Course MT4521 Geometry and topology
To work with more complicated surfaces we use a more systematic way of describing how to make them.
A planar model of a compact surface is a disc whose boundary is a 2n-gon whose edges are identified in pairs.
- If we have a polygon with some unidentified edges then this represents a surface with some "free edges" (and not compact).
- We can describe the planar model by labelliing the edges with letters and choosing a direction to go round the boundary and then reading off the edges as we go: putting an inverse on any edge we meet in the "opposite direction". This gives an edge-word for the planar model.
- For the torus we have with edge word aba-1b-1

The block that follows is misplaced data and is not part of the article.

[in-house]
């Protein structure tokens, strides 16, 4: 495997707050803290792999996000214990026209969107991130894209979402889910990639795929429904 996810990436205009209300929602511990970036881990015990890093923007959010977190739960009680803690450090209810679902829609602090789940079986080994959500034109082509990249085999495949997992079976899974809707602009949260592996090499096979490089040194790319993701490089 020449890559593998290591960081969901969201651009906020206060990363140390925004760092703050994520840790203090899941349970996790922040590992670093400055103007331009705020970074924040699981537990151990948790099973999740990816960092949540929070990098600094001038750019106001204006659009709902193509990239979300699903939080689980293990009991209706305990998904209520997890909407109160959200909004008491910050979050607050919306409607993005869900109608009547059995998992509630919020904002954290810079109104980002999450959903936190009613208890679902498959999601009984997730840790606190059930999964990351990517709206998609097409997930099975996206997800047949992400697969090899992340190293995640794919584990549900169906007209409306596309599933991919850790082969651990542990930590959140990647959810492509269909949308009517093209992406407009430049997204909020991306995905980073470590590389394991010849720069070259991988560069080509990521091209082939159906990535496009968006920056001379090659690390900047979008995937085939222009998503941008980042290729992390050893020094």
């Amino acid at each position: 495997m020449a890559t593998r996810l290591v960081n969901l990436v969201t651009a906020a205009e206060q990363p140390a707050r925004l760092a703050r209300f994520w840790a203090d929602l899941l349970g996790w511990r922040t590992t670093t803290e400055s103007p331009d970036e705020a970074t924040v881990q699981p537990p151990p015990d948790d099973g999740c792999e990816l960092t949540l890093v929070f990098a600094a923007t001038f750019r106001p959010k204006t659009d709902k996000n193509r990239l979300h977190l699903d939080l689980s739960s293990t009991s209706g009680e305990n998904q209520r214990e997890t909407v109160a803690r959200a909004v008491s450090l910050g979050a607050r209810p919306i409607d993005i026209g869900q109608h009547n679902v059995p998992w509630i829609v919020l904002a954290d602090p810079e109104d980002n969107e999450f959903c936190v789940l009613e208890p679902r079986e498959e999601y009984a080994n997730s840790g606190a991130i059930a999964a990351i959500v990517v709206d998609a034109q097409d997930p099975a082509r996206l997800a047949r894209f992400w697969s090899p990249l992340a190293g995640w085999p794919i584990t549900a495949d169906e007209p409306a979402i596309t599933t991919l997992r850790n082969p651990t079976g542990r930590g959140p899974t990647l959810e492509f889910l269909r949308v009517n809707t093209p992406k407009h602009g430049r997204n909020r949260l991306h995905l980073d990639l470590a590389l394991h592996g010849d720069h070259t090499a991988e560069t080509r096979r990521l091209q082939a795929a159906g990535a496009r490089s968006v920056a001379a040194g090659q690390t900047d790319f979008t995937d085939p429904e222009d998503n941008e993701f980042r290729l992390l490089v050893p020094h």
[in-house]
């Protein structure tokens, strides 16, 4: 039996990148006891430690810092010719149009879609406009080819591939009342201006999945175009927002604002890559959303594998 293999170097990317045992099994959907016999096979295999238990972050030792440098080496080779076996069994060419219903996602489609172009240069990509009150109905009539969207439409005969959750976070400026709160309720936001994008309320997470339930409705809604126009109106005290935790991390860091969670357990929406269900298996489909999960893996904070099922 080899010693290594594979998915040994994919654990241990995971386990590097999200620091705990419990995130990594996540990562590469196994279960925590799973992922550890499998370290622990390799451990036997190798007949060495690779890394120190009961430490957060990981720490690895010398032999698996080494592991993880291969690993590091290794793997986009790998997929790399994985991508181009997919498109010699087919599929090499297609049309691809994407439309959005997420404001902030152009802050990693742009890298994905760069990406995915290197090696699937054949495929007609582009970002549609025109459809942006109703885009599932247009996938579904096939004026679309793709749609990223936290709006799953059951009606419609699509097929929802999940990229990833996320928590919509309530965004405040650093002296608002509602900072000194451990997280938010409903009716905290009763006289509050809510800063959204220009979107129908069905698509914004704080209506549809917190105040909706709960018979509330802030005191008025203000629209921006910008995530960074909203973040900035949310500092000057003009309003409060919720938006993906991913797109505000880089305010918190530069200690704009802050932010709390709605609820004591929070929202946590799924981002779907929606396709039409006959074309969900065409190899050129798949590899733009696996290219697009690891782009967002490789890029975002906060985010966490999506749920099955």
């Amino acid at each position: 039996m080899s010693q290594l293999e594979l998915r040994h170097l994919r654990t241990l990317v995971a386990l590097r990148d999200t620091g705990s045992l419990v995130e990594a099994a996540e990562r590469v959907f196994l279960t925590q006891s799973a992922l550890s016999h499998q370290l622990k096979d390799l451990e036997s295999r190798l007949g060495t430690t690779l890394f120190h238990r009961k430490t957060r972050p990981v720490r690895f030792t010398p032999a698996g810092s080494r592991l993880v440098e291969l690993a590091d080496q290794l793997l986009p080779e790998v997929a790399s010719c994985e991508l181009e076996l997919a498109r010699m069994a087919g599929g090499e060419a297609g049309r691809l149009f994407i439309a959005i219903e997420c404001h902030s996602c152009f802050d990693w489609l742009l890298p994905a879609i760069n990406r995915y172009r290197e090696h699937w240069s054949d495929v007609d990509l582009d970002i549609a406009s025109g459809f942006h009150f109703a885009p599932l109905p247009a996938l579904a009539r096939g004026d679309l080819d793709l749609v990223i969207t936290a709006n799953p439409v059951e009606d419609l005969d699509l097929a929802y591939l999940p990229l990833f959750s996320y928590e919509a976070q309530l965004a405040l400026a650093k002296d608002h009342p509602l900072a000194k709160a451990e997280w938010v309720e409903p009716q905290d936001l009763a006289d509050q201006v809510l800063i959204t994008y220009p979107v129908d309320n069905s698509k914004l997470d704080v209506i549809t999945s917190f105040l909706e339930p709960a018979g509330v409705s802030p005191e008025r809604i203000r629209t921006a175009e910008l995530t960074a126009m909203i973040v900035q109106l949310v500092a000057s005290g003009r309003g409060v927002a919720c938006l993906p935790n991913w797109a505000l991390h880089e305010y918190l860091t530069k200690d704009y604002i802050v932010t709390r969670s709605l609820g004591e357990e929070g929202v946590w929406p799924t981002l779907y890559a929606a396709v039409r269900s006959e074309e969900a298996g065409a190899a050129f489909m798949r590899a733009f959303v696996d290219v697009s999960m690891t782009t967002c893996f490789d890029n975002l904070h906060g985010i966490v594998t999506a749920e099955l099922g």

Note that all four corners of the square get identified to the same point.
- For the Klein bottle we have with edge word aba-1b
Again all four corners of the square get identified to the same point.
- For the Projective Plane we have with edge word abab or a2
In this case the corners of the square get identified to a pair of points.
- A cylinder has edge word aba-1c and the Möbius band has edge word abac
- When we make a 2-holed torus we remove discs from tori with edge words aba-1b-1 and cdc-1d-1 to get surfaces with holes: aba-1b-1e and cdc-1d-1f which we then join together to get a model with planar word aba-1b-1cdc-1d-1
Given planar models for surfaces S1 and S2 with edge words w1 and w2 , the edge word of a planar model for the connected sum is the concatenation w1w2 .
- The Klein bottle (again)
Joining two Projective Planes with edge words a2 and b2 gives a planar model with edge word a2b2 which is different from that in example 2 above.
However, one can manipulate as follows.
So the edge word a2b2 becomes aca-1c which is equivalent to the one above.
It follows that it may be hard to recognise what surface is represented by a given edge word.
JOC February 2010